Many human resources professionals have experienced the worker that for one reason or another gets fed up and just walks off the job. It’s unfortunate and disrupting but also sets the machinations of employment policy and law in motion. A recent Michigan Court of Appeals case affirms that employees that walk off the job not only voluntarily quit, but also disqualify themselves from unemployment compensation benefits.
For the first time in four decades, the Michigan Democratic Party holds control of the state government. Employers have benefited from GOP control over the years as unfriendly employer legislation was bottled up in committees never to see the light of day. With the Michigan Legislature now controlled by a Democrat majority and a Democrat Governor there is not much to stop the flood of pro-labor legislation that has been held back for years.
Employers can use a number of different methods of electronic monitoring in the workplace ostensibly to improve productivity and ensure security of the business. These methods can be:
No poaching agreements are arrangements between employers where the parties agree they will not hire one another’s workers. They are also illegal. Last week a healthcare staffing company entered a plea deal with the Department of Justice that held them criminally liable for having a deal in place with an un-named competitor to not raise wages of nurses working in a county school district and to not hire nurses from one another.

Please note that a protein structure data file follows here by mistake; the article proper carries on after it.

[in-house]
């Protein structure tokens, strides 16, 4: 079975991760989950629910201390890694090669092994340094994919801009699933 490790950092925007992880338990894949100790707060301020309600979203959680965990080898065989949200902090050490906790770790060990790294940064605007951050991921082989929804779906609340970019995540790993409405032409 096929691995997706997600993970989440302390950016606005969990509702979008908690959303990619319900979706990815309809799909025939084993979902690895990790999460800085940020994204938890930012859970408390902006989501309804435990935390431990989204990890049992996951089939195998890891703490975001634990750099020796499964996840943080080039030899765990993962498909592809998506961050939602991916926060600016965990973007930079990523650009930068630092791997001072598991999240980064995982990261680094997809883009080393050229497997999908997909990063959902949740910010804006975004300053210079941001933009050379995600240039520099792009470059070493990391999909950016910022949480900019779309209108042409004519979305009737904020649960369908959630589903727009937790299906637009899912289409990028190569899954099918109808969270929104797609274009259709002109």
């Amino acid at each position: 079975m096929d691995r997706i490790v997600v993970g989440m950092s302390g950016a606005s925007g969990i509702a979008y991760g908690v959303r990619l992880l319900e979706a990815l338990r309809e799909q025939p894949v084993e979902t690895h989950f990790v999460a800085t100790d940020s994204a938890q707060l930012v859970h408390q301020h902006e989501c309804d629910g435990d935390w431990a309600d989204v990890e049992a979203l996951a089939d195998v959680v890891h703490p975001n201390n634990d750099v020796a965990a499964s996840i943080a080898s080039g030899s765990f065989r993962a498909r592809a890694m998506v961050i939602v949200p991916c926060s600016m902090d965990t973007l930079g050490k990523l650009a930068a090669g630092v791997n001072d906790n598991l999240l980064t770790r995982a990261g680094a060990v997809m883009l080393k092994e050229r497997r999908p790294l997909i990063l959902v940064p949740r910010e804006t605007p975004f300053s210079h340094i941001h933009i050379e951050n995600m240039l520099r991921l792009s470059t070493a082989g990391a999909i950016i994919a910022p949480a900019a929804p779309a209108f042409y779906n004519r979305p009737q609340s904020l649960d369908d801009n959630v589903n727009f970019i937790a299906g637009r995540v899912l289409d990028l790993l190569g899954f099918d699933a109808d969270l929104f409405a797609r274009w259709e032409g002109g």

Employers often ask ASE about breaks for non-exempt salaried or hourly employees and whether they must be paid. Generally, they should be paid if the break is less than 20 minutes in duration (Sec. 785.18 Rest). Meal periods of at least 30 minutes can be unpaid (Sec. 785.19 Meal).
Imagine, if you will, an employee calling the owner of the employing company a derogatory term to their face. The employer understandably fires the employee only to have the National Labor Relations Board (NLRB) order the employer to reinstate the employee.
Yesterday, the U.S. Department of Labor (DOL) published a proposed rule that adopts a six step economic realities test for determining whether a worker is an independent contractor or not. Publication of this rule will rescind the Trump-era rule narrowing the definition of independent contractor.
The first Monday in October heralds the start of the U.S. Supreme Court’s (SCOTUS) new term each year. Last year saw Roe v. Wade and the right to abortion overturned. This resulted in the states and their voters now having to decide on that right. To date, this year the conservative U.S. Supreme Court has announced several new “blockbuster” cases it will hear that may impact employers.